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Samsung to pay over $119 million in fine for infringing Apple patents, far less than expected

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Jury gives a mixed verdict, but Apple says Samsung is a copyist

One of the biggest and most historic court battles in the history of mobile industry, did not end in the way  that everyone had expected as Jury gives a mixed verdict.

Samsung will pay just over $119 million to Apple for infringing two Apple patents. Also, Apple will pay some $158,40 to Samsung for infringing one of Samsung’s patents.

The court battle, which stretched over 3 days of hard deliberations, ended with neither parties getting what they wanted. Apple originally wanted $2.191 billion in damages, targeting 10 Samsung devices for infringing five patents. And Samsung’s counter-suit against Apple targeted nine devices, including iPhones and iPads, asking for a far smaller $6.2 million.

In a harsh statement issued by Apple after the battle, it said,

We are grateful to the jury and the court for their service. Today’s ruling reinforces what courts around the world have already found: that Samsung wilfully stole our ideas and copied our products. We are fighting to defend the hard work that goes into beloved products like the iPhone, which our employees devote their lives to designing and delivering for our customers.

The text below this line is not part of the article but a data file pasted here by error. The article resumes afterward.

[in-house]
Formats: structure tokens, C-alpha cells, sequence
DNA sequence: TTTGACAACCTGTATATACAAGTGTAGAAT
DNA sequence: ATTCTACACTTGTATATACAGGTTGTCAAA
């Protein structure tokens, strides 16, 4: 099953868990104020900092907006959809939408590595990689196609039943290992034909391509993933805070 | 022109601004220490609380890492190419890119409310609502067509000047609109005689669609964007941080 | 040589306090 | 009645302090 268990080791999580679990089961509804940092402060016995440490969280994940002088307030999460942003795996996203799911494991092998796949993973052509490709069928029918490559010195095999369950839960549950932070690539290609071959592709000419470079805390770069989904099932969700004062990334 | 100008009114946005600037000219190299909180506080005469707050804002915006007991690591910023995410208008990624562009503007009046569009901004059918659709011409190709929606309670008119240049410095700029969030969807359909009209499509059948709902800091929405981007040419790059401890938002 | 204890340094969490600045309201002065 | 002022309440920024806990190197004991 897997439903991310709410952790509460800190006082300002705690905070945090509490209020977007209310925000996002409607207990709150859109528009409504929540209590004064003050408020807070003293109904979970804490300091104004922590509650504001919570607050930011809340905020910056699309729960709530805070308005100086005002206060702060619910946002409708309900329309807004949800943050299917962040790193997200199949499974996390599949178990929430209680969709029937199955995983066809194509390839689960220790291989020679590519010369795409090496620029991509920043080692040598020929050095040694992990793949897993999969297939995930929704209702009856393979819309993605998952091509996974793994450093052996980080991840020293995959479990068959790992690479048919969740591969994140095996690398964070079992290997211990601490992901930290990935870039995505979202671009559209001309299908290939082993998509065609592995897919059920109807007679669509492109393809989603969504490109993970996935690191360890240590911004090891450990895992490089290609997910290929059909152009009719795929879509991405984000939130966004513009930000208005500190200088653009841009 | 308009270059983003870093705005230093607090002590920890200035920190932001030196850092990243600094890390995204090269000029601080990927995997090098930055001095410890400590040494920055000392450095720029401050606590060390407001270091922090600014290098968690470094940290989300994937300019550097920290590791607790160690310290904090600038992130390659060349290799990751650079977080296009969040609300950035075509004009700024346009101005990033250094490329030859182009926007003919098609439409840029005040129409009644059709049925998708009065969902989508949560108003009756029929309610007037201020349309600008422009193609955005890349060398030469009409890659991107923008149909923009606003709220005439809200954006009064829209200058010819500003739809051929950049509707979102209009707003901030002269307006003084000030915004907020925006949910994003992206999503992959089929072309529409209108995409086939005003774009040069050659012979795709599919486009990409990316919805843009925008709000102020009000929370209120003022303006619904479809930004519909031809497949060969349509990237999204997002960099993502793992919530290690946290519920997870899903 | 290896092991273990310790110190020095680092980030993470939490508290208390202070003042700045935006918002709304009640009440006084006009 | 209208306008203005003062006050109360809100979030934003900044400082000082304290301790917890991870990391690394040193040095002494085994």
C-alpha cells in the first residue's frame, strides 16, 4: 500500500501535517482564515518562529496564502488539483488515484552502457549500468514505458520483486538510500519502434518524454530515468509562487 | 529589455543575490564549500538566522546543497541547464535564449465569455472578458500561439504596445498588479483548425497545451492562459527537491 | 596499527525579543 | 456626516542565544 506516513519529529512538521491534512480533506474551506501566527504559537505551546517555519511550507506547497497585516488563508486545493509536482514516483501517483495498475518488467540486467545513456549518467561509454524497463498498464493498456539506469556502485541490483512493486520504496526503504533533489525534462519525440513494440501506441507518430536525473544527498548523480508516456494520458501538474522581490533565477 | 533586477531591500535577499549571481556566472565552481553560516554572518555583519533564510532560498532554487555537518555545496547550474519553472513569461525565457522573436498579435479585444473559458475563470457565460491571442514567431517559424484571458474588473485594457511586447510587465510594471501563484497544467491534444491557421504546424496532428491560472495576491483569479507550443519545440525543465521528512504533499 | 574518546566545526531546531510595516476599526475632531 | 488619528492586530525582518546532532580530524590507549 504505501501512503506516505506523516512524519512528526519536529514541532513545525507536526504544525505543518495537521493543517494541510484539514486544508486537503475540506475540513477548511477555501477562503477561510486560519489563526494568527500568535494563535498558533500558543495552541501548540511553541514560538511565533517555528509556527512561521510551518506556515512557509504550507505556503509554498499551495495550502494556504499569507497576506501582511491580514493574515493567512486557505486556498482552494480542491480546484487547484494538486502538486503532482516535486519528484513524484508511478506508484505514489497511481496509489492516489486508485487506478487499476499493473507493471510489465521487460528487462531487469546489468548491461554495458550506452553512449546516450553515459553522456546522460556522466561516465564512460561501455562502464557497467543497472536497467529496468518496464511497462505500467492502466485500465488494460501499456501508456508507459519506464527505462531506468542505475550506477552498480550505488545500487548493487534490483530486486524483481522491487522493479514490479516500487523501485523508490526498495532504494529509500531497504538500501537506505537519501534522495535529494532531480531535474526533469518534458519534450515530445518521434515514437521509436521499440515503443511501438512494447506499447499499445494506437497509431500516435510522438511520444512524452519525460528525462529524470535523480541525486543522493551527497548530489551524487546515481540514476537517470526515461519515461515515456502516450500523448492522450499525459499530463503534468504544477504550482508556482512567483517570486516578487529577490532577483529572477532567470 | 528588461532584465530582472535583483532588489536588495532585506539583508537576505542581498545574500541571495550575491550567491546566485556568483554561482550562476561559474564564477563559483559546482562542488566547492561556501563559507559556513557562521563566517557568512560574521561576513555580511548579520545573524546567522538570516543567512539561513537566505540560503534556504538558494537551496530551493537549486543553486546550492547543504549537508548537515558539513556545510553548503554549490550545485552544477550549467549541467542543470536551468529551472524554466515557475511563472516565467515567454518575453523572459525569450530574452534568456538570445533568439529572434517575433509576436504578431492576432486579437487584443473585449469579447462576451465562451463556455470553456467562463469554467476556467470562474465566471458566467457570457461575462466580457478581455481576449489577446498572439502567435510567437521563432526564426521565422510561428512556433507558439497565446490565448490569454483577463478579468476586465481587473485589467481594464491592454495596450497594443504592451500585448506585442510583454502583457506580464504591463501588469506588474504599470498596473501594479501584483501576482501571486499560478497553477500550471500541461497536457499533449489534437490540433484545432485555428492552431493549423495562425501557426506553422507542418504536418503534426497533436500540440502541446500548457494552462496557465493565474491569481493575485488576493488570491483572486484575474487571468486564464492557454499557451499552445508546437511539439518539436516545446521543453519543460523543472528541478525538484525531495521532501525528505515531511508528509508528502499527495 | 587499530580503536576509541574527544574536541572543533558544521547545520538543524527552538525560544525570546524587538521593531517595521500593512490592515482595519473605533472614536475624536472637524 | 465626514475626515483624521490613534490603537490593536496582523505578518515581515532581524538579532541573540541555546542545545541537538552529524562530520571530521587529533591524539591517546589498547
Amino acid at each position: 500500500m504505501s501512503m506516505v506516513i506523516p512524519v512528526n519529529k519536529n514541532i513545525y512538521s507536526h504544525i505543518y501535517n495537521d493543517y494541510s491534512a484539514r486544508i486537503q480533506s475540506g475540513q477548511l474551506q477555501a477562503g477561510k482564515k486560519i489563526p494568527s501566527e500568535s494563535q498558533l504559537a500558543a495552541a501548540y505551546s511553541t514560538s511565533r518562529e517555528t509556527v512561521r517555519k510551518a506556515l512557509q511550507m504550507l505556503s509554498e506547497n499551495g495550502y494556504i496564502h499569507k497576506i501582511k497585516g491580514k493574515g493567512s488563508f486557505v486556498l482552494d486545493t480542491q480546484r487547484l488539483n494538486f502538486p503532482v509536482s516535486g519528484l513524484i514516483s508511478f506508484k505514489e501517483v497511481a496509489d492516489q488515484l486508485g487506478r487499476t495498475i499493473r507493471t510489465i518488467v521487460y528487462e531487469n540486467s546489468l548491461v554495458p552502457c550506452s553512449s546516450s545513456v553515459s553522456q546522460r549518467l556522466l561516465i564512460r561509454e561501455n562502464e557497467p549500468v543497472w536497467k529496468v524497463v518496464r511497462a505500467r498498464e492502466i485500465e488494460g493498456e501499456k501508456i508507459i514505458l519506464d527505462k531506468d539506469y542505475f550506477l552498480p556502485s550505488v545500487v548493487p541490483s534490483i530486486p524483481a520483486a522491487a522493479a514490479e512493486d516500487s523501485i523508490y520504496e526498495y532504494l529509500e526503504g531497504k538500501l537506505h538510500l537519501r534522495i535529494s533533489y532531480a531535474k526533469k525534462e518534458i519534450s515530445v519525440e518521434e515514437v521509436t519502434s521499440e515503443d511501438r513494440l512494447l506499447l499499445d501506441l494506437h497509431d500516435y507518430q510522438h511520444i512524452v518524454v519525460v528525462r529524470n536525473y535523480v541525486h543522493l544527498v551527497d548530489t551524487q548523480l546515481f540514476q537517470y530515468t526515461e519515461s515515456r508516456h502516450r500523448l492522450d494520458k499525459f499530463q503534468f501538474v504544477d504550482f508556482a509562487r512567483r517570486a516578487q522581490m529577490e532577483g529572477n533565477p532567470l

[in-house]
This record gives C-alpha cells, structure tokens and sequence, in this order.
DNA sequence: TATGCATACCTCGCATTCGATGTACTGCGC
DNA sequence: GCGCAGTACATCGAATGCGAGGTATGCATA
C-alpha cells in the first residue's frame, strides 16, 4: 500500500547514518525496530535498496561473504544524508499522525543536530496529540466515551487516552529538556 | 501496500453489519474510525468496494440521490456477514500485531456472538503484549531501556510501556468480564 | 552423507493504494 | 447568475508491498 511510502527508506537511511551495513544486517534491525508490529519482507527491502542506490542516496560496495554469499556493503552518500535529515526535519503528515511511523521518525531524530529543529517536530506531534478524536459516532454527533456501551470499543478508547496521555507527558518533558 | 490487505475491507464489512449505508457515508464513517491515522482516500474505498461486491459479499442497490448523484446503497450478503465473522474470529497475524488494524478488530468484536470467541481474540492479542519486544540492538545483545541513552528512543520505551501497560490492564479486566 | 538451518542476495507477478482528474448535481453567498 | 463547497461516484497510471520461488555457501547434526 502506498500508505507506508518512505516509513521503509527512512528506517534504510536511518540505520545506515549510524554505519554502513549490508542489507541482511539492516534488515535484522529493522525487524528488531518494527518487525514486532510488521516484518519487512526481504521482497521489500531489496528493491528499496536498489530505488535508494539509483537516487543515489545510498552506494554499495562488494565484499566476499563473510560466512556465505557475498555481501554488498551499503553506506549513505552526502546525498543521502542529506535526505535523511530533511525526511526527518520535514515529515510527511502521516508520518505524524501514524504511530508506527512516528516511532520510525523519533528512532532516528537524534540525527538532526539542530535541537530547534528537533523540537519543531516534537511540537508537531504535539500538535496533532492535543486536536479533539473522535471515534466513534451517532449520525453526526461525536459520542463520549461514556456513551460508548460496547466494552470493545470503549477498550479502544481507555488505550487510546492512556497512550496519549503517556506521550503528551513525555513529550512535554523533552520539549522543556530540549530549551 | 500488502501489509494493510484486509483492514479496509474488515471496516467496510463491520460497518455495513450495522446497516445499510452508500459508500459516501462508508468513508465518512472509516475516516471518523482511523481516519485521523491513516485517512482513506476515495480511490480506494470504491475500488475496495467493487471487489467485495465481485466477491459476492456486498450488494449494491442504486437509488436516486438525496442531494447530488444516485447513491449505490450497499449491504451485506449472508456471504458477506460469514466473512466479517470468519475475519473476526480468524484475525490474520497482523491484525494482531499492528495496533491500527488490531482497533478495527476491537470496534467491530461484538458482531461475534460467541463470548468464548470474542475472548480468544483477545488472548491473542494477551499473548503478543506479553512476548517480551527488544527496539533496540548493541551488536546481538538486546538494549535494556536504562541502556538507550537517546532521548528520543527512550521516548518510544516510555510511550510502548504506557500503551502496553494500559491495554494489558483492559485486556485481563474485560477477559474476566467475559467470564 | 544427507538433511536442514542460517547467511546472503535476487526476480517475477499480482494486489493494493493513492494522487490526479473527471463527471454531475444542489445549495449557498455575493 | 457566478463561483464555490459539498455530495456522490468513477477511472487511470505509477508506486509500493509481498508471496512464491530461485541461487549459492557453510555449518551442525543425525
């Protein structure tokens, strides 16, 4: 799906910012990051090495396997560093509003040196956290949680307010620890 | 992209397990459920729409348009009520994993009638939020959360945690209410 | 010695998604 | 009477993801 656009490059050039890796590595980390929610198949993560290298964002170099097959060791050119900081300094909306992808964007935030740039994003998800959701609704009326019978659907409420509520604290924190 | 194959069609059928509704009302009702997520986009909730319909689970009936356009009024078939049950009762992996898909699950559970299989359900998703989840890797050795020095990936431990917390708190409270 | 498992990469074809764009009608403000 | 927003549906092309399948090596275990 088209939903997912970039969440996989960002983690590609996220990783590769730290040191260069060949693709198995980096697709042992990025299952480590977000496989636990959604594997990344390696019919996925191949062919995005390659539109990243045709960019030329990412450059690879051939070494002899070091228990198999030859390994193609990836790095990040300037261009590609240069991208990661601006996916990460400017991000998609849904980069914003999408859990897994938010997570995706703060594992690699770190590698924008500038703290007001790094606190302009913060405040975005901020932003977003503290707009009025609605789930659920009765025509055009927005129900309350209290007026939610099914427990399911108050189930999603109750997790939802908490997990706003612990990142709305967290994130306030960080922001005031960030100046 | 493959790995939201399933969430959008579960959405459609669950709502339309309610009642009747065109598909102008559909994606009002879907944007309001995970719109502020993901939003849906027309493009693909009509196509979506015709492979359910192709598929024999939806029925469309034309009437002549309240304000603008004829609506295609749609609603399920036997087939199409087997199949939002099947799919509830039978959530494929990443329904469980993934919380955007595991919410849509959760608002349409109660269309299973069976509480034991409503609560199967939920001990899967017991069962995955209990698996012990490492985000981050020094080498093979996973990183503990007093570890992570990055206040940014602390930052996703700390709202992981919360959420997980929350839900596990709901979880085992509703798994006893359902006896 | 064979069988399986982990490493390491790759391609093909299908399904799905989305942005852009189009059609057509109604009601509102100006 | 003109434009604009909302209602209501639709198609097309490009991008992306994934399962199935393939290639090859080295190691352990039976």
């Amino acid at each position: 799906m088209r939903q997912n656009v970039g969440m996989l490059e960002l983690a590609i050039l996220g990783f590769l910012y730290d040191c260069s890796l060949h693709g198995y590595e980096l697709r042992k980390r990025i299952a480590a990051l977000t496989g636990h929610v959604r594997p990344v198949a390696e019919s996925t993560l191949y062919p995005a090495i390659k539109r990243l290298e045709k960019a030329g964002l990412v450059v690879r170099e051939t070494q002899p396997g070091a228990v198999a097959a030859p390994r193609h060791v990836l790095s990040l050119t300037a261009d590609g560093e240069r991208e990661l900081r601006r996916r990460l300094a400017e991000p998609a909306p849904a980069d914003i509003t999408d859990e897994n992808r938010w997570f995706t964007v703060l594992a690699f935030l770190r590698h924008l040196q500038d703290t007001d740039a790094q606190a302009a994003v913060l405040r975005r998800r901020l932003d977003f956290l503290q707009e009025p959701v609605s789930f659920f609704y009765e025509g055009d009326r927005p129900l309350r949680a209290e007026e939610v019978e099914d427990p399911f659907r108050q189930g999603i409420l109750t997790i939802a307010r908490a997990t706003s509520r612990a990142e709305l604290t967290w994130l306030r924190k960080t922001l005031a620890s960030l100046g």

Samsung declined to comment after the ruling. This statement from Apple, looks more like frustration rather than contentment. Apple has got an extremely small fraction of money, which they had actually demanded.

The Verge reported, The most expensive product for Samsung, based on the damages numbers was the Galaxy S3. The jury awarded Apple $52,444,721 for infringing on just one patent — the so-called “quick links” patent. On the other end of the spectrum was the Galaxy Tab 2 10.1, which was the only Samsung product found not to infringe. One other product, the Galaxy S2 was found to infringe, though the jurors filled in the damages box with a zero, something that will require them to come back and recalculate that total next week.


Editor-at-large and co-founder at The Tech Portal. He is a tech enthusiast with interests in new-age technology fields like Ai, Machine Learning, AR/VR, Outer Space and related stuff. Drop him a mail anytime, very reachable.


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